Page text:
From My Window

F
Spring: the first morning when that one true block of sweet, laminar,
complex scent arrives
from somewhere west and I keep coming to lean on the sill, glorying in
the end of the wretched winter.
The scabby-barked sycamores ringing the empty lot across the way are
budded —I hadn't noticed —
and the thick spikes of the unlikely urban crocuses have already broken
the gritty soil.
Up the street, some surveyors with tripods are waving each other left and
right the way they do.
A girl in a gym suit jogged by a while ago, some kids passed, playing
hooky, I imagine,
and now the paraplegic Vietnam vet who lives in a half-converted ware-
house down the block
and the friend who stays with him and seems to help him out come
weaving towards me,
their battered wheelchair lurching uncertainly from one edge of the
sidewalk to the other.
I know where they're going—to the "Legion": once, when I was putting
something out, they stopped,
both drunk that time, too, both reeking—it wasn't ten o'clock—and we
chatted for a bit.
I don't know how they stay alive—on benefits most likely. I wonder if
they're lovers?
They don't look it. Right now, in fact, they look a wreck, careening hap-
hazardly along,
contriving, as they reach beneath me, to dip a wheel from the curb so
that the chair skewers, teeters,
tips, and they both tumble, the one slowly, almost gracefully sliding in
stages from his seat,
his expression hardly marking it, the other staggering over him, spinning
heavily down,
to lie on the asphalt, his mouth working, his feet shoving weakly and
fruitlessly against the curb.
In the storefront office on the corner, Reed and Son, Real Estate, have
come to see the show.
Gazing through the golden letters of their name, they're not, at least,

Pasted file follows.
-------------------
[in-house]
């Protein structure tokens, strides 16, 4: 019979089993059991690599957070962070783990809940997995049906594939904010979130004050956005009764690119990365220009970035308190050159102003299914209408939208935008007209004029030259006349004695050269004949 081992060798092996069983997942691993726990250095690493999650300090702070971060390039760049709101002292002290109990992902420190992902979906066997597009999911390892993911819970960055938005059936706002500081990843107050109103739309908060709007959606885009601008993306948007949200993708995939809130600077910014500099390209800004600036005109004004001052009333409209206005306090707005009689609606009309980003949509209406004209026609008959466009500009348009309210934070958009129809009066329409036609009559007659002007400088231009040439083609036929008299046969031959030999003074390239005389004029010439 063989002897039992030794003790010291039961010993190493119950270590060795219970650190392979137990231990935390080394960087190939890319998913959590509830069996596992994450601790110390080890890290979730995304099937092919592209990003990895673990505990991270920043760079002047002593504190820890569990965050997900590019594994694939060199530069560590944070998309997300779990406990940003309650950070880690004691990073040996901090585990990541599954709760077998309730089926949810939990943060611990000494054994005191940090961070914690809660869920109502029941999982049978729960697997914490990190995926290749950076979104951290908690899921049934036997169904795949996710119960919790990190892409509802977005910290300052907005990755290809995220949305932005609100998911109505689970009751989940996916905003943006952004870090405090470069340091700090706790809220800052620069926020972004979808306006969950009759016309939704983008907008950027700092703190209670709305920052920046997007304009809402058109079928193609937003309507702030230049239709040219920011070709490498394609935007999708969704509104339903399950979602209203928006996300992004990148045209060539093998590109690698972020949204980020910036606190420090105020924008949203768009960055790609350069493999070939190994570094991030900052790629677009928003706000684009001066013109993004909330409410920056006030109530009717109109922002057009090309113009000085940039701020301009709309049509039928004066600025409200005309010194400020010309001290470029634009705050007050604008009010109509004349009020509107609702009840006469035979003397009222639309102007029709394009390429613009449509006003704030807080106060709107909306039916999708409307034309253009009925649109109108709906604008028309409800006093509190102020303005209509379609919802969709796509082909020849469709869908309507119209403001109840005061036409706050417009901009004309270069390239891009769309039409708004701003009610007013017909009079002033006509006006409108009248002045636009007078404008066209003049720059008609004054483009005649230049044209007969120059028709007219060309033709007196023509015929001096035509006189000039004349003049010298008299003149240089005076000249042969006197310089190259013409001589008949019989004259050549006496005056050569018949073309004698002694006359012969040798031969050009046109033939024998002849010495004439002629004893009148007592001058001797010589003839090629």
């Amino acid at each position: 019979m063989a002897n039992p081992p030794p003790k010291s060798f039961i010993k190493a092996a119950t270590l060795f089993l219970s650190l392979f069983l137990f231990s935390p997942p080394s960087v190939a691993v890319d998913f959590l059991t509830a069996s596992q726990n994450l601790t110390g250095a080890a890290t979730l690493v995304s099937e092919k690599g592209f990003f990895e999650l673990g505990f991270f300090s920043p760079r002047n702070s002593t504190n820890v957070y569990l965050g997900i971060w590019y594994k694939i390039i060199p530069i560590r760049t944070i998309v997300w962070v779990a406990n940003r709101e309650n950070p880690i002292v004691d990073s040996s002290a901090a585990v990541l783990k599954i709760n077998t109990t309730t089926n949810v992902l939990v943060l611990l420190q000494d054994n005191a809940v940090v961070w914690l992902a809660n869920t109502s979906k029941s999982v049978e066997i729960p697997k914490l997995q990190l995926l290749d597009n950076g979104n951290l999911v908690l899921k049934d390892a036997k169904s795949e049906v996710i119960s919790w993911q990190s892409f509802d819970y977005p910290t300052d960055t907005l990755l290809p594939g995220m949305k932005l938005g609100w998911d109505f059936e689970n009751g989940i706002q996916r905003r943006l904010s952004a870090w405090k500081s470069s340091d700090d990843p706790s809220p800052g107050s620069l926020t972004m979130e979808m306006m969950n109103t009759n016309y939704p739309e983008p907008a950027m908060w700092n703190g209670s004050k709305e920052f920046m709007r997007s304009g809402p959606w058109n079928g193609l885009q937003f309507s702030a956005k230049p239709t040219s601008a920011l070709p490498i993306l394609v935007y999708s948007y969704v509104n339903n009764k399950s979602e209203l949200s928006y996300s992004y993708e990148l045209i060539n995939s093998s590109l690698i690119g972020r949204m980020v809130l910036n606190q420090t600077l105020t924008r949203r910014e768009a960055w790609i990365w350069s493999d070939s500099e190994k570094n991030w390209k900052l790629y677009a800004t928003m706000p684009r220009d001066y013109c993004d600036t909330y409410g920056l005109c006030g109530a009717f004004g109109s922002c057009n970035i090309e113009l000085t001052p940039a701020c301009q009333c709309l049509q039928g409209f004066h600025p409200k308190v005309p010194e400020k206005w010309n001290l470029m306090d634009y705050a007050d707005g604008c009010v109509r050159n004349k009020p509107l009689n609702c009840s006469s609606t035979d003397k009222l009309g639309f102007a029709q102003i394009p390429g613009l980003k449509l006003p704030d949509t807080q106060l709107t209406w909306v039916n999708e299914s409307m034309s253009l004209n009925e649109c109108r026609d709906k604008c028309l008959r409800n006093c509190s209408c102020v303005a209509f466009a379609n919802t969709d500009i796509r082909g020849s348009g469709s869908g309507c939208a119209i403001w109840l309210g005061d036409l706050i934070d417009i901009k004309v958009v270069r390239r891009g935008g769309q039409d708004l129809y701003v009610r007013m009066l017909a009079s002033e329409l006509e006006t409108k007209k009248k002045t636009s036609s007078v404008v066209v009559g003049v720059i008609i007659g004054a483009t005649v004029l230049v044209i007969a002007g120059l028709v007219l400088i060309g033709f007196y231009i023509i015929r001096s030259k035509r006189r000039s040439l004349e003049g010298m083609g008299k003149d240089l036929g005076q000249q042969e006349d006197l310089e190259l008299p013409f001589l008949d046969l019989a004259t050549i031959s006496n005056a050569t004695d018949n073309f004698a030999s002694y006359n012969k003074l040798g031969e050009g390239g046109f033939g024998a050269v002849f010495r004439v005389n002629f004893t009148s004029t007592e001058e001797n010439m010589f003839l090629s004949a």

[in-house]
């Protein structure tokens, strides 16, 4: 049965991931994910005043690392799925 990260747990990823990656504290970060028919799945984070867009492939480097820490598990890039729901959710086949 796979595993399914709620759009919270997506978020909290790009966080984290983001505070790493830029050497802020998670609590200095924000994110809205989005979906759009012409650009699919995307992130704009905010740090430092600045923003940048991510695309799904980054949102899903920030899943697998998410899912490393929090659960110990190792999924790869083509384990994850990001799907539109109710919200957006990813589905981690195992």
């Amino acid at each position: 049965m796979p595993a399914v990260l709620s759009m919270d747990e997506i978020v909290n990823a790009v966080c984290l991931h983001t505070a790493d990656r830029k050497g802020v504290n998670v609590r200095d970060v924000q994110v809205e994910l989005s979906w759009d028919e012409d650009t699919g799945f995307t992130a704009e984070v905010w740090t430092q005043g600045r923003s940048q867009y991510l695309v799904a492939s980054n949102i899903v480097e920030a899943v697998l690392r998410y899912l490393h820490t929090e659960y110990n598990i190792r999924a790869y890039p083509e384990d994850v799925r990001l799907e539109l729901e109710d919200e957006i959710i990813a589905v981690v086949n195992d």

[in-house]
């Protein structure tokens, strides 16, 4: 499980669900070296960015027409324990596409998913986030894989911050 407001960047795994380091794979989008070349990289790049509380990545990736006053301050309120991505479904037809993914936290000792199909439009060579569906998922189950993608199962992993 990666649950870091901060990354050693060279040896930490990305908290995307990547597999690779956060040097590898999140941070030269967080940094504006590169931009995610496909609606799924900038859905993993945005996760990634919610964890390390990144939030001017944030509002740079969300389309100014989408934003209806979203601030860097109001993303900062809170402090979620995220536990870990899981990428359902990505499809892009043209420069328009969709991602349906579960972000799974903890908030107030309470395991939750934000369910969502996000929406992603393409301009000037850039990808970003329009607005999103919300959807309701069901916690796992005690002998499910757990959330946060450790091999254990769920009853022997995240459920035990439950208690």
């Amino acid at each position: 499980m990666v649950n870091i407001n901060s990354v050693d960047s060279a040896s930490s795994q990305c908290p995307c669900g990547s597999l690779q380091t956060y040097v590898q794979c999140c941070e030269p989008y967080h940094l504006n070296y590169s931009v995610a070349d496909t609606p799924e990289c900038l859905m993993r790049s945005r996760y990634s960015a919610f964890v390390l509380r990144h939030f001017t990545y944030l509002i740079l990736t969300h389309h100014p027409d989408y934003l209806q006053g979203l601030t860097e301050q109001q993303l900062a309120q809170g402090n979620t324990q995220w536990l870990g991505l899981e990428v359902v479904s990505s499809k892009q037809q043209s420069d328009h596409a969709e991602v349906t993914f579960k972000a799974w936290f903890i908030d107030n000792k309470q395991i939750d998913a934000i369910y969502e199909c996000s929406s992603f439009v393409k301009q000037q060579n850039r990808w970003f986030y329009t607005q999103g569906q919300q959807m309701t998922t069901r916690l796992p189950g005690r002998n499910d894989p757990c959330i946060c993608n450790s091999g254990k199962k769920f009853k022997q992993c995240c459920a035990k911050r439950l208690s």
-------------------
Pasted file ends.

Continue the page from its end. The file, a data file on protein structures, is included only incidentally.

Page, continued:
thank god, laughing.
Now the buddy, grabbing at a hydrant, gets himself erect and stands
there for a moment, panting.
Now he has to lift the other, who lies utterly still, a forearm shielding his
eyes from the sun.
He hauls him partly upright, then hefts him almost all the way into the
chair, but a dangling foot
catches a support-plate, jerking everything around so that he has to put
him down,
set the chair to rights, and hoist him again and as he does he jerks the
grimy jeans right off him.
No drawers, shrunken, blotchy thighs: under the thick, white coils of
belly blubber,
the poor, blunt pud, tiny, terrified, retracted, is almost invisible in the
sparse genital hair,
then his friend pulls his pants up, he slumps wholly back as though he
were, at last, to be let be,
and the friend leans against the cyclone fence, suddenly staring up at me
as though he'd known,
all along, that I was watching and I can't help wondering if he knows that
in the winter, too,
I watched, the night he went out to the lot and walked, paced rather,
almost ran, for how many hours.
It was snowing, the city in that holy silence, the last we have, when the
storm takes hold,
and he was making patterns that I thought at first were circles, then real-
ized made a figure eight,
what must have been to him a perfect symmetry but which, from where
I was, shivered, bent,
and lay on its side: a warped, unclear infinity, slowly, as the snow came
faster, going out.
Over and over again, his head lowered to the task, he slogged the path
he'd blazed,
but the race was lost, his prints were filling faster than he made them
now and I looked away,
up across the skeletal trees to the tall center city buildings, some, though
it was midnight,
with all their offices still gleaming, their scarlet warning beacons signal-
ing erratically
against the thickening flakes, their smoldering auras softening portions of
the dim, milky sky.
In the morning, nothing: every trace of him effaced, all the field pure
white,
its surface glittering, the dawn, glancing from its glaze, oblique, relent-
less, unadorned.

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